BROWN, R. (1965). Social psychology. New York, NY: Free Press.

CHRISTIE, R., & JAHODA, M. (1954). Studies in the scope and method of "The authoritarian personality. " Glencoe, IL: Free Press.

HARTMANN, P. (1977). A perspective on the study of social attitudes. European Journal o f Social Psychology, 7, 85-96.

HIGGINS, E. T., & McCANN, C. D. (1984). Social encoding and subsequent attitudes, impressions and memory: "Context-driven" and motivational aspects of processing. Journal of Personality & Social Psychology, 47, 26-39.

KELLEY, K. (1985). Sex, sex-guilt and authoritarianism: Differences in responses to explicit heterosexual and masturbatory slides. The Journal of Sex Research, 21, 68-85.

KINLOCH, G. C. (1986). A multivariate analysis of social distance in Hawaii. Journal of Social Psyhology, 126, 137-140.

MCKINNEY, D. W. (1973). The authoritarian personality studies. The Hague, Netherlands: Mouton.

MAIER, R. A., & LAVRAKAS, P. J. (1984). Attitudes towards women, personality rigidity and idealized physique preferences in males. Sex Roles, 11(5/6), 425-433.

MILLER, J., SLOMCZYNSKI, K. M., & KOHN, M. L. (1985). Continuity of learning generalization: The effect of job on men's intellective process in the United States and Poland. American Journal of Sociology, 91, 593-615.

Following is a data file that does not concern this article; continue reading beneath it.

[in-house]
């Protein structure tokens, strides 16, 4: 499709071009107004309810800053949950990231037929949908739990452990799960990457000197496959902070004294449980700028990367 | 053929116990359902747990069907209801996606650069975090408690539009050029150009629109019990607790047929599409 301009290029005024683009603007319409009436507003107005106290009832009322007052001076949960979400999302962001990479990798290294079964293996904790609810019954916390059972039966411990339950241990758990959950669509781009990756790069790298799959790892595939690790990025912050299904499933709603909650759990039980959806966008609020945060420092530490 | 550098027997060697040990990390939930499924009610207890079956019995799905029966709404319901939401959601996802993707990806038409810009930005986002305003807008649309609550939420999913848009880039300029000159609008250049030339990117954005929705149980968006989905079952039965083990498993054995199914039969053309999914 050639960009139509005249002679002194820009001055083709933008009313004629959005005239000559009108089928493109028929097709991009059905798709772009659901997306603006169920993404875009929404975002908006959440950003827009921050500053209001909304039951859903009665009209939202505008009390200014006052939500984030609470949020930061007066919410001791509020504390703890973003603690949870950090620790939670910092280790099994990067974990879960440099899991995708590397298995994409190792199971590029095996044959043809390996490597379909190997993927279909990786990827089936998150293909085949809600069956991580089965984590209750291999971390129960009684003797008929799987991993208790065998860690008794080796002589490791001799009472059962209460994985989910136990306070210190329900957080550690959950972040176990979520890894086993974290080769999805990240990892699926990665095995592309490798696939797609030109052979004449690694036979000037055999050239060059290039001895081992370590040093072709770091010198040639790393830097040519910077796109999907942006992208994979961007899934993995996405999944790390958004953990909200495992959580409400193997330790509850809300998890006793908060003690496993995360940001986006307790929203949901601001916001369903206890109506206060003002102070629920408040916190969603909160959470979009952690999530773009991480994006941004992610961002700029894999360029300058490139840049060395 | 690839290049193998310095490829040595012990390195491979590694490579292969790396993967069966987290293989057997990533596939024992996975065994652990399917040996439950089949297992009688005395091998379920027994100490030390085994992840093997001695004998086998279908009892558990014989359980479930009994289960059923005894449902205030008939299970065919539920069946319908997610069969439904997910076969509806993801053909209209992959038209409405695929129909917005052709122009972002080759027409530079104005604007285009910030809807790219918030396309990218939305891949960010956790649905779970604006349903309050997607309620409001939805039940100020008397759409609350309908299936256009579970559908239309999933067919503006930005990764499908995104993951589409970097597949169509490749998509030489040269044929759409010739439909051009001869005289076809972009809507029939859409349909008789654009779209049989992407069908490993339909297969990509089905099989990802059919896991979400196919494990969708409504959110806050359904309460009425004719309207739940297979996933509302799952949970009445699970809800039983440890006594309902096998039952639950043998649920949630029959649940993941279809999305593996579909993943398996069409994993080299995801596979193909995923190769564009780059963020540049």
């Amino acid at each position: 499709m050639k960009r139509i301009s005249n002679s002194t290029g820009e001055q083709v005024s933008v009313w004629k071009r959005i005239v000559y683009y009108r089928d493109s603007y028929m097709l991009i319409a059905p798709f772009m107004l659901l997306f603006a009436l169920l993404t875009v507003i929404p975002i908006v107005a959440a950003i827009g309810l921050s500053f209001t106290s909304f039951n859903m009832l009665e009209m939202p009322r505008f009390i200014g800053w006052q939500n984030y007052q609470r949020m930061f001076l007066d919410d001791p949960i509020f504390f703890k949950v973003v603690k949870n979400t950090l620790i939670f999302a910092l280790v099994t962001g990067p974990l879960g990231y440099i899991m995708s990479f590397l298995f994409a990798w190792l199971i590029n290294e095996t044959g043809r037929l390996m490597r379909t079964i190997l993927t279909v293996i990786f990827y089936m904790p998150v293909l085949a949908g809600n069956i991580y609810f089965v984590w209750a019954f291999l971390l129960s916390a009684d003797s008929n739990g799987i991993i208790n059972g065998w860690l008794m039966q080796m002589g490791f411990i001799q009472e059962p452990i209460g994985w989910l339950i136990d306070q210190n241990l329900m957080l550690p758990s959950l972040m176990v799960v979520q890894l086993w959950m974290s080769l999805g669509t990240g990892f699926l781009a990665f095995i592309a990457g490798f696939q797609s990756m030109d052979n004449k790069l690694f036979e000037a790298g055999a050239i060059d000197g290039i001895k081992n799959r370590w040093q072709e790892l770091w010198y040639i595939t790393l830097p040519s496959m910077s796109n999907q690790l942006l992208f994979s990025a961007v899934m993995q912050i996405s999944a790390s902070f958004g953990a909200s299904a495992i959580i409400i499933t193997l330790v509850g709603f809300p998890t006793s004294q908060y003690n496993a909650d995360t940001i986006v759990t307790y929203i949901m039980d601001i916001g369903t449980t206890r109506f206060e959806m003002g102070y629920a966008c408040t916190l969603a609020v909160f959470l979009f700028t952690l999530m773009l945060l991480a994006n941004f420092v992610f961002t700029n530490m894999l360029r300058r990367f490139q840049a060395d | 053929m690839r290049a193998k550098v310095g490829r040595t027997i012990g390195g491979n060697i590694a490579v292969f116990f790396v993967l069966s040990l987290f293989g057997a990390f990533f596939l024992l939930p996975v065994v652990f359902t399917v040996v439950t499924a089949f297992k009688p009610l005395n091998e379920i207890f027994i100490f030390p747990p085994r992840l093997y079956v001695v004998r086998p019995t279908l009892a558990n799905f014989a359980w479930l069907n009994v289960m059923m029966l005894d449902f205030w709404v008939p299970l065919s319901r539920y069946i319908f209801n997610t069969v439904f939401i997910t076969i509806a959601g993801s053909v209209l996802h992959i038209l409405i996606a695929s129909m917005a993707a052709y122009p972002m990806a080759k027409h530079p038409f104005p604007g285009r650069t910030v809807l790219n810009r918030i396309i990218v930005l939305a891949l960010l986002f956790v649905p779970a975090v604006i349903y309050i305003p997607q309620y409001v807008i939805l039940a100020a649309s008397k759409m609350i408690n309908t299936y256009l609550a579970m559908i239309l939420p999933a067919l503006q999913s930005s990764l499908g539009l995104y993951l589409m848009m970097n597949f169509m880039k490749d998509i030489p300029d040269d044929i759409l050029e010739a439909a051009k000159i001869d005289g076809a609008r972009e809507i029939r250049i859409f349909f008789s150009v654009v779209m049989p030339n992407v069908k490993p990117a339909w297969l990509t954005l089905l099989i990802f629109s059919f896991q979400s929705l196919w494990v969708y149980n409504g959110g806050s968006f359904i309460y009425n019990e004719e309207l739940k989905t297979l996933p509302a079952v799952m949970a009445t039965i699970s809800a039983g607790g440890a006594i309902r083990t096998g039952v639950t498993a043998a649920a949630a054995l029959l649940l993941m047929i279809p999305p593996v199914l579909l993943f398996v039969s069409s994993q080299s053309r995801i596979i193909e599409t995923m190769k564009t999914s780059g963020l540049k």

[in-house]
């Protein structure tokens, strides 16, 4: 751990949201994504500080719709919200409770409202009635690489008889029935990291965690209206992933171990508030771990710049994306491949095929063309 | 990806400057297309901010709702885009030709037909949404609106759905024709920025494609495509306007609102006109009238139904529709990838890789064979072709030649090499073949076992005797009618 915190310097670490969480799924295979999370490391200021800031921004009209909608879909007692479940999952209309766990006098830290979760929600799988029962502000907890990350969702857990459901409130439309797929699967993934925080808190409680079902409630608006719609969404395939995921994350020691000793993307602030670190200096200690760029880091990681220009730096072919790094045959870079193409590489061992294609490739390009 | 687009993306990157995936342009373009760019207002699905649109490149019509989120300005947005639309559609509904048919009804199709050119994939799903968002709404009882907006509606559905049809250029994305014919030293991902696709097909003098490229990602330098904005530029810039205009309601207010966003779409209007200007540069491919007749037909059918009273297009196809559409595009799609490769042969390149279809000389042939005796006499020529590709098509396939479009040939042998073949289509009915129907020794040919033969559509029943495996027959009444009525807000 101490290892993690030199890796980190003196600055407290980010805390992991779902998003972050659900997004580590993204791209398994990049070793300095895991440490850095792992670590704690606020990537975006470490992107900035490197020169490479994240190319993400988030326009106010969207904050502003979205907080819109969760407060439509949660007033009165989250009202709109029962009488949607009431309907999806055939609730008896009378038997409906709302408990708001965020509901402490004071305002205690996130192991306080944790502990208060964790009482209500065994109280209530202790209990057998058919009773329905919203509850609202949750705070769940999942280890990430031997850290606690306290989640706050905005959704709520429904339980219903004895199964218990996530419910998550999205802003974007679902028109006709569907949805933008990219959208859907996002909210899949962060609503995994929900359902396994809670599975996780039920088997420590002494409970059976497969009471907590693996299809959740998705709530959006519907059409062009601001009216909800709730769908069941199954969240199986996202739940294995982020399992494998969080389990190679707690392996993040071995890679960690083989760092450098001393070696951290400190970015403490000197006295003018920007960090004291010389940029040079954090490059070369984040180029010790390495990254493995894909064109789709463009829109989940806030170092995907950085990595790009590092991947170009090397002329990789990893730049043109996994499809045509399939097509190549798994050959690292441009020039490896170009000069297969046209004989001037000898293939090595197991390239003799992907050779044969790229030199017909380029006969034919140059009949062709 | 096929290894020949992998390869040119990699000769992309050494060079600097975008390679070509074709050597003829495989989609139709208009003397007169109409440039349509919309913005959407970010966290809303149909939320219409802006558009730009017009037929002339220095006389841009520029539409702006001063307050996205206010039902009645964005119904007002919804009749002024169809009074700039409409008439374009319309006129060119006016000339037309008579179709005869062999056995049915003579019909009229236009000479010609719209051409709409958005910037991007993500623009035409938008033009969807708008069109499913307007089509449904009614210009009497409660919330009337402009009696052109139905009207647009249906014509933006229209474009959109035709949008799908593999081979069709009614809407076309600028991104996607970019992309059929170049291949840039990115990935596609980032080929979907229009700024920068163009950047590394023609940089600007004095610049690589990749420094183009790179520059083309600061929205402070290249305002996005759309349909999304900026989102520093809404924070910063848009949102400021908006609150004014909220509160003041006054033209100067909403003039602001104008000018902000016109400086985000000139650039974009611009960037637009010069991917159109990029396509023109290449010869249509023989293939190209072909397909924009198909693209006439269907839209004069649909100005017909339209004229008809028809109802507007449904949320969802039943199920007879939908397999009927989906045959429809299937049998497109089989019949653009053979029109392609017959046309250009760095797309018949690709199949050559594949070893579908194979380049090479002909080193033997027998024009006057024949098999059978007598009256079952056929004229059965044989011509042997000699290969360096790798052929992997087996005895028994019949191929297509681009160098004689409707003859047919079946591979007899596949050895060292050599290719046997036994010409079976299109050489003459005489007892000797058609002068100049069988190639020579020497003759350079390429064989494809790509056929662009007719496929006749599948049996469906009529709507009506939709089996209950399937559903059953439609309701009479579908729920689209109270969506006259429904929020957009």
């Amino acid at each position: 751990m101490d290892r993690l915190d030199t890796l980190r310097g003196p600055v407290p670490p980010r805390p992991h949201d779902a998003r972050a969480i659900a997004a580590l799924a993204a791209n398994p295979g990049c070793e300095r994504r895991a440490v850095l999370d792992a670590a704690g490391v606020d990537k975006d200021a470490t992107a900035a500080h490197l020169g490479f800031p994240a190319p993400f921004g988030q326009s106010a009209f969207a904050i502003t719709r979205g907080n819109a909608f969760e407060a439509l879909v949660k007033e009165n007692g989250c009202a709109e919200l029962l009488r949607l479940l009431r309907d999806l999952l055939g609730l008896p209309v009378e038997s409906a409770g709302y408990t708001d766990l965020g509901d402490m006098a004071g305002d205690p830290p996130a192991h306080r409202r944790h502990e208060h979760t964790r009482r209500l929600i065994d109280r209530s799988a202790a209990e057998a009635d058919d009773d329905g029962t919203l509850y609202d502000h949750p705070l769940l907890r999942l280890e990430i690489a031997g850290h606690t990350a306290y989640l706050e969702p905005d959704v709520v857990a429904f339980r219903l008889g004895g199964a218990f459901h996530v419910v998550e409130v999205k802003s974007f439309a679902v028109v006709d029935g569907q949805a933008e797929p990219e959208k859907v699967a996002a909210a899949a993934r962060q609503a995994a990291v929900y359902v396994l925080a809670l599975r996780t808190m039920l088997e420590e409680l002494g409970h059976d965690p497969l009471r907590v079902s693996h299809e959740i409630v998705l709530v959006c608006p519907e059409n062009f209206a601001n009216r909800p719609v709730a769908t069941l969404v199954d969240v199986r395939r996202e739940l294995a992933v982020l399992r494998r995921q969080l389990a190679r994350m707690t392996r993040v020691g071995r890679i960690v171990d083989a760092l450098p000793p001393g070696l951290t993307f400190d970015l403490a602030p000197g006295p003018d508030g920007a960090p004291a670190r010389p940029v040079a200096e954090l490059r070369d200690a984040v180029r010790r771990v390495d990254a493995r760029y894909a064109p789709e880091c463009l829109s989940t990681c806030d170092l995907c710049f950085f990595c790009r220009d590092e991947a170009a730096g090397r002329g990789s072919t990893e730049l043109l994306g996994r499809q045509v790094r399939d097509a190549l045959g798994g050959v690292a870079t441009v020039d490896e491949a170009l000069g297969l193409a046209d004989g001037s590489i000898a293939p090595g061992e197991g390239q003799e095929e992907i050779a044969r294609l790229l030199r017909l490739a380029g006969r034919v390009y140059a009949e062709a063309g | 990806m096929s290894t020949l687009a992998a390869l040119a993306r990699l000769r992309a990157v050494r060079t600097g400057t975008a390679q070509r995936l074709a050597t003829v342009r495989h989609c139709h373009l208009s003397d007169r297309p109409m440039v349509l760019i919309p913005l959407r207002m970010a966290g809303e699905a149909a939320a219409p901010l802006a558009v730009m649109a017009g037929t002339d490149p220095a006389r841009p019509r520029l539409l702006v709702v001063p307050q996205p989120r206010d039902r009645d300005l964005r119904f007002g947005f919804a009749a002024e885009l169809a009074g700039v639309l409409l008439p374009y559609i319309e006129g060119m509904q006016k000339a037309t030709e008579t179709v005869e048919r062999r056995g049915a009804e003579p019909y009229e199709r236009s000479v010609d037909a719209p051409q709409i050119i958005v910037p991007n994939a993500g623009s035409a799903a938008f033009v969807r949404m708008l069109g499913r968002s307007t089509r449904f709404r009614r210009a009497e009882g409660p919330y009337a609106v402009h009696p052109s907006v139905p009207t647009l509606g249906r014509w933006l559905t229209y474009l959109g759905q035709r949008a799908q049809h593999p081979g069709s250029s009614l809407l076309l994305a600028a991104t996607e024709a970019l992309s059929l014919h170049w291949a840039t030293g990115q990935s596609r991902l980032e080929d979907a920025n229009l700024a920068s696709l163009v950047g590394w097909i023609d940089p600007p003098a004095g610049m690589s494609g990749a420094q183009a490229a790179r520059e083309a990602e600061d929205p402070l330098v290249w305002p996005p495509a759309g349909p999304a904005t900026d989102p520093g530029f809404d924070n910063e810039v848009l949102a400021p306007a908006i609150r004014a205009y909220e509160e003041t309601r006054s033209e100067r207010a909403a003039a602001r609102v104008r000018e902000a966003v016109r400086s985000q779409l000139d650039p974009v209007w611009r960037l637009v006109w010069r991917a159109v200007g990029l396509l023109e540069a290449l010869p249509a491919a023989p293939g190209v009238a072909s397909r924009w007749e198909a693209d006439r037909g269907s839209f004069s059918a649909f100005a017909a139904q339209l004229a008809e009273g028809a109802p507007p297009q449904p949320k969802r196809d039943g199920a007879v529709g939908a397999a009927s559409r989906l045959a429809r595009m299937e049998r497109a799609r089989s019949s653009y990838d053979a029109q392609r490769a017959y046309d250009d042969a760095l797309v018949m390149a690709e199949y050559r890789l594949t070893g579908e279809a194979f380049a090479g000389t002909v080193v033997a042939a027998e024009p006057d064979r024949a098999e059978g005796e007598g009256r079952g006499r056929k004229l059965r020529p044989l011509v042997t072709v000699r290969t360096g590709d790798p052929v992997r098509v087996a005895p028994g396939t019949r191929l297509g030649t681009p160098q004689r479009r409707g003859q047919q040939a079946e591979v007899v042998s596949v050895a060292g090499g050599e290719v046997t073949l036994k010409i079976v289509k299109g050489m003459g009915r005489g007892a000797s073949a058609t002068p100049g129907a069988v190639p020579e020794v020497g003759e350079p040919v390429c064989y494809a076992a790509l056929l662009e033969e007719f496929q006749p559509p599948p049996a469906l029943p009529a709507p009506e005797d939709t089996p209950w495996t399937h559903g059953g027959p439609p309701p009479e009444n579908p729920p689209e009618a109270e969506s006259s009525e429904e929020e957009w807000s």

PFLAUM, J. (1964). Development and evaluation of equivalent forms of the F scale. Psychological Reports, 15, 663-669.

RAY, J.J. (1976) Do authoritarians hold authoritarian attitudes? Human Relations, 29, 307-325.

RAY, J.J. (1980) Authoritarianism in California 30 years later -- with some cross-cultural comparisons. Journal of Social Psychology, 111, 9-17.

RAY, J.J. (1987) Intolerance of ambiguity among psychologists: A comment on Maier & Lavrakas. Sex Roles 16, 559-562.

RAY, J.J. & LOVEJOY, F.H. (1983). The behavioral validity of some recent measures of authoritarianism. Journal of Social Psychology, 120, 91-99.

TAJFEL, H. (1982). Social psychology of intergroup relations. Annual Review of Psychology, 33, i-40.

Tom, D. Y., COOPER, H., & McGRAW, M. (1984). Influence of student background and teacher authoritarianism on teacher expectations. Journal of Educational Psychology, 76, 259-265.

John J. Ray, PhD, is an honorary research affiliate of the School of Sociology at the University of New South Wales, Sydney, Australia.